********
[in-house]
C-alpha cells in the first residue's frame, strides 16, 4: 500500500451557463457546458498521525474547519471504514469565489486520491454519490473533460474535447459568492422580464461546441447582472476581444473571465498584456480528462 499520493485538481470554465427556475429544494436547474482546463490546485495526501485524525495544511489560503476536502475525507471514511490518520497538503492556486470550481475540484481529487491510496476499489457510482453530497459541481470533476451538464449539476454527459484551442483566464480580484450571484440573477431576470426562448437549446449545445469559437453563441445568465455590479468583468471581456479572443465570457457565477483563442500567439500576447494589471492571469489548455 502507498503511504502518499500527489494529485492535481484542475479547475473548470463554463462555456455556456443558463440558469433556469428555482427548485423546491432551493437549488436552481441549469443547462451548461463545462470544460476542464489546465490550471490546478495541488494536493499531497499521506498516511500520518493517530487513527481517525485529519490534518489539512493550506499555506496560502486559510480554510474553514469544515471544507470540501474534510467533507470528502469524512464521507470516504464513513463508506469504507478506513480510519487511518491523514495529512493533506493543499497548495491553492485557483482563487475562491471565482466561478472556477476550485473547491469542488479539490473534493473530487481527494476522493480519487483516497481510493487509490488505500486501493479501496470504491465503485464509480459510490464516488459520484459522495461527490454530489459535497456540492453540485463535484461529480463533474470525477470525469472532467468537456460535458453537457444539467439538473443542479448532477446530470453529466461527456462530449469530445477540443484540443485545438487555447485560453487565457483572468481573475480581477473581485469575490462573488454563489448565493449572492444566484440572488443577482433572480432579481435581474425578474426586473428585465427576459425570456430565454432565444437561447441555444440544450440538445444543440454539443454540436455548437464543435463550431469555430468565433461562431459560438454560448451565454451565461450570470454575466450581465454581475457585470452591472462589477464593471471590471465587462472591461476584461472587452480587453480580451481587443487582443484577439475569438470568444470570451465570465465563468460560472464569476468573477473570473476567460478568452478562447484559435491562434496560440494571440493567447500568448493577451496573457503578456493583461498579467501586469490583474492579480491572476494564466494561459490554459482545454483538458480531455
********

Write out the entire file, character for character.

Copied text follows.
[in-house]
C-alpha cells in the first residue's frame, strides 16, 4: 500500500451557463457546458498521525474547519471504514469565489486520491454519490473533460474535447459568492422580464461546441447582472476581444473571465498584456480528462 499520493485538481470554465427556475429544494436547474482546463490546485495526501485524525495544511489560503476536502475525507471514511490518520497538503492556486470550481475540484481529487491510496476499489457510482453530497459541481470533476451538464449539476454527459484551442483566464480580484450571484440573477431576470426562448437549446449545445469559437453563441445568465455590479468583468471581456479572443465570457457565477483563442500567439500576447494589471492571469489548455 502507498503511504502518499500527489494529485492535481484542475479547475473548470463554463462555456455556456443558463440558469433556469428555482427548485423546491432551493437549488436552481441549469443547462451548461463545462470544460476542464489546465490550471490546478495541488494536493499531497499521506498516511500520518493517530487513527481517525485529519490534518489539512493550506499555506496560502486559510480554510474553514469544515471544507470540501474534510467533507470528502469524512464521507470516504464513513463508506469504507478506513480510519487511518491523514495529512493533506493543499497548495491553492485557483482563487475562491471565482466561478472556477476550485473547491469542488479539490473534493473530487481527494476522493480519487483516497481510493487509490488505500486501493479501496470504491465503485464509480459510490464516488459520484459522495461527490454530489459535497456540492453540485463535484461529480463533474470525477470525469472532467468537456460535458453537457444539467439538473443542479448532477446530470453529466461527456462530449469530445477540443484540443485545438487555447485560453487565457483572468481573475480581477473581485469575490462573488454563489448565493449572492444566484440572488443577482433572480432579481435581474425578474426586473428585465427576459425570456430565454432565444437561447441555444440544450440538445444543440454539443454540436455548437464543435463550431469555430468565433461562431459560438454560448451565454451565461450570470454575466450581465454581475457585470452591472462589477464593471471590471465587462472591461476584461472587452480587453480580451481587443487582443484577439475569438470568444470570451465570465465563468460560472464569476468573477473570473476567460478568452478562447484559435491562434496560440494571440493567447500568448493577451496573457503578456493583461498579467501586469490583474492579480491572476494564466494561459490554459482545454483538458480531455